The Myth of Social Costs Associated with Marijuana Legalization

The Myth of Social Costs Associated with Marijuana Legalization


One of the favorite lines prohibitionists like to use when opposing cannabis legalization is that there are massive and mysterious “social costs” that come with legalization. A new report from Colorado Christian University purports to show these costs, when in reality it does nothing of the sort.

Before we get to specifics, let me be clear about something: This new report claims that “[f]or every dollar gained in tax revenue, Coloradans spent approximately $4.50 to mitigate the effects of legalization.” I don’t care if that $4.50 was supposedly $450.00. Marijuana should be legal because the people who consume, buy, sell and grow it are not infringing on the rights of someone else. If, for the sake of argument, you feel like you are being forced to pay for the decisions of others, maybe you should take that up with the people forcing you to pay for things you don’t want to.

Unfortunately, this is a very long report and I don’t have the time or space to counter every point, so we’ll discuss the two primary points right now. According to a summary of the report, “[c]osts related to the healthcare system and from high school drop-outs are the largest cost contributors [to the social costs of legalization].” So, let’s look at what the report itself has to say about these two factors.

Starting on page 17 of the full report, the researchers attempt to show that people with “cannabis use disorder” are costing taxpayers in Colorado millions of dollars every year because of the cost of treating these people. They take the number of people who are registered medical marijuana patients in the state and add the number of people estimated to be recreational cannabis users; they then assume that a certain percentage of those people have a problem that needs treatment and multiply that number of people by the estimated costs of treatment.

“Costs for CUD were calculated using the percent of individuals likely to develop CUD in 2017 who were admitted into treatment, the type and cost of treatment, and the percentages receiving that type of treatment,” according to the report (page 21). But the “Cost of Cannabis Use Disorder Treatment” chart on that same page shows something interesting. For instance, in 2008, the “costs” were $34.6 million, well before recreational legalization was even voted on. In 2012, the costs were $35.9 million and by 2017 the costs had dropped to $31.4 million.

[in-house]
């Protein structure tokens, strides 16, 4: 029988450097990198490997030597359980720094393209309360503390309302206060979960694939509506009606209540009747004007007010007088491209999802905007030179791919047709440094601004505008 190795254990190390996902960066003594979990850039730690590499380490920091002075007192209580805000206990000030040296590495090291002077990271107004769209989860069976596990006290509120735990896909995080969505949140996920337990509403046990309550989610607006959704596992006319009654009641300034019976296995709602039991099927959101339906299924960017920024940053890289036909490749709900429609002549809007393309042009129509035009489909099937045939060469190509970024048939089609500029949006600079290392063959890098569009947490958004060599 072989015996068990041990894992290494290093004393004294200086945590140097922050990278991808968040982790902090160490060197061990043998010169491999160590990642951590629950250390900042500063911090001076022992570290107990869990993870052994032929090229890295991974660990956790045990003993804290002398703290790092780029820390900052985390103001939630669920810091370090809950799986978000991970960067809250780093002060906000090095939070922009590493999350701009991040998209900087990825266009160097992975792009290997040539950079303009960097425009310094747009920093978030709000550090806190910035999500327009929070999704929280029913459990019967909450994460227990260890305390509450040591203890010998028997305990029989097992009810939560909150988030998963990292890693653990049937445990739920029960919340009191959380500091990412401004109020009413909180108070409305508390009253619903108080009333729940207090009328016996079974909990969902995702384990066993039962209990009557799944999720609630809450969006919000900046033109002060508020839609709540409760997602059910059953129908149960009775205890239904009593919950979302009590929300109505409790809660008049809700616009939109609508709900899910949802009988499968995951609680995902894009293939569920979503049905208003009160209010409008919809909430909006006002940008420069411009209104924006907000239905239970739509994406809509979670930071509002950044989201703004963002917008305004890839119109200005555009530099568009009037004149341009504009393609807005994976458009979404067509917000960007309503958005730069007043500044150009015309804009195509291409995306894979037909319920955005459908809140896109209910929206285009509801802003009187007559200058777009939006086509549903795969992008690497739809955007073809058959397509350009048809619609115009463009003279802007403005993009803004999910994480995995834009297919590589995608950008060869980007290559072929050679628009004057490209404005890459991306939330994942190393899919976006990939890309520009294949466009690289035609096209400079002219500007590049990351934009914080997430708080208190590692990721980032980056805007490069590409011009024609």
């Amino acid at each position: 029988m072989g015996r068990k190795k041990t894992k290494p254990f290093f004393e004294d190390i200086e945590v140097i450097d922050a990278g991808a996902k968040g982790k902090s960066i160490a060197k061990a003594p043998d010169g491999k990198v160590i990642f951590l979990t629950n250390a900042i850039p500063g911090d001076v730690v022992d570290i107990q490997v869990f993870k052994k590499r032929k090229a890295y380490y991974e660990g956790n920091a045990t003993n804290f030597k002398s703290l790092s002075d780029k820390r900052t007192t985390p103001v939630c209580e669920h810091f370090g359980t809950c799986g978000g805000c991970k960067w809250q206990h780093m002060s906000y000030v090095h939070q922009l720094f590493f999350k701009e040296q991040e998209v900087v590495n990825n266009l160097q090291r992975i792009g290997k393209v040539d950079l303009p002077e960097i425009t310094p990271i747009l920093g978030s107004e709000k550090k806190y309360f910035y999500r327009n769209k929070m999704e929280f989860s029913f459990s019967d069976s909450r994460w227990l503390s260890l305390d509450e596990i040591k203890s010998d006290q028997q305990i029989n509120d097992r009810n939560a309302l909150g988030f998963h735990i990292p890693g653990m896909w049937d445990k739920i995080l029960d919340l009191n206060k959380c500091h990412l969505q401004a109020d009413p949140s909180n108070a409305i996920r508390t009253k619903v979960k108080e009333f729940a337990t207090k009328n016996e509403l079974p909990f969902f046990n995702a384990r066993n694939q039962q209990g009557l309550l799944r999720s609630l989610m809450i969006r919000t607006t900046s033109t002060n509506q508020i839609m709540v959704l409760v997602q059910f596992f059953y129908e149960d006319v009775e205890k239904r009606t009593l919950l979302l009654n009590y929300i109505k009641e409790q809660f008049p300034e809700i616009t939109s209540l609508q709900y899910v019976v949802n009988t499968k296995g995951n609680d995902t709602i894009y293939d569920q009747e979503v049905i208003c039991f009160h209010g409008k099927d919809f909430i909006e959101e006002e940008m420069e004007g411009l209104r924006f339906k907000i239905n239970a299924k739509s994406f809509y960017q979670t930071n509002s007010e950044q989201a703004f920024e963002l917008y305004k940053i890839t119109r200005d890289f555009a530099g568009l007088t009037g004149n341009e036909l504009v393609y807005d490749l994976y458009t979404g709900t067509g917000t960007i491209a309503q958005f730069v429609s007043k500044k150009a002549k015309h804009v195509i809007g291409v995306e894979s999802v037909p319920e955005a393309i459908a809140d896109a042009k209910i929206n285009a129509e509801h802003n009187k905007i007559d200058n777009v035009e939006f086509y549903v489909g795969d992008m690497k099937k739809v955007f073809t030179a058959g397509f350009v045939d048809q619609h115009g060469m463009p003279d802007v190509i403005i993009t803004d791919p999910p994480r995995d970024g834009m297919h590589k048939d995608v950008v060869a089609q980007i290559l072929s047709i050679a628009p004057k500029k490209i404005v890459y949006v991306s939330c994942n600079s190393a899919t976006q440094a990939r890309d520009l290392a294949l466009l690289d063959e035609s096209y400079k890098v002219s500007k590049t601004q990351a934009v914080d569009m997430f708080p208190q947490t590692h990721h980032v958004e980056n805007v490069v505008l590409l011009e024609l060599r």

The report itself even admits that “[i]t is also important to understand that CUD costs are not new to legalization.” In fact, the costs have gone down since recreational legalization took effect, meaning if legalization had any effect on those supposed costs, it was a positive one.

So that’s the “costs related to the healthcare system”, but what about all those high school drop-outs caused by legalization and the drag they have on the economy? From page 28 of the report:

“While it is impossible to say how many people do not gain a post-secondary credential (whether for a four-year degree, a graduate degree, or other certificate) as a direct result of marijuana use, it is clear that people who do not fulfill their educational potential are likely to have lower incomes than they might have otherwise.”

In other words, marijuana supposedly causes some people not to try for a better education, meaning they make less money, meaning that money they hypothetically would have made is a “social cost” associated with legalization. Since it is “impossible to say” how many people this is, any monetary costs associated with those people is complete conjecture. But let’s say someone does fail to go to college directly due to marijuana use. So what? There is no way to know how much more money they would have made, or even if they wanted to make more money. It’s their life and it is no one else’s business. Someone you don’t know not going to college affects you in no way, and it costs you nothing.

This report is chocked full of conjecture and cherry-picked studies that are then used to try and calculate mythical costs that someone else supposedly has to pay. Someone smoking marijuana doesn’t cost you anything, and even if it did, the costs preceded legalization.

In fact, the case could be made that people eating fast food costs vastly more for the healthcare system than cannabis users. But, again, if you have to pay for someone else having a heart attack because they ate too many Big Macs, it is an issue you need to take up with your political representatives.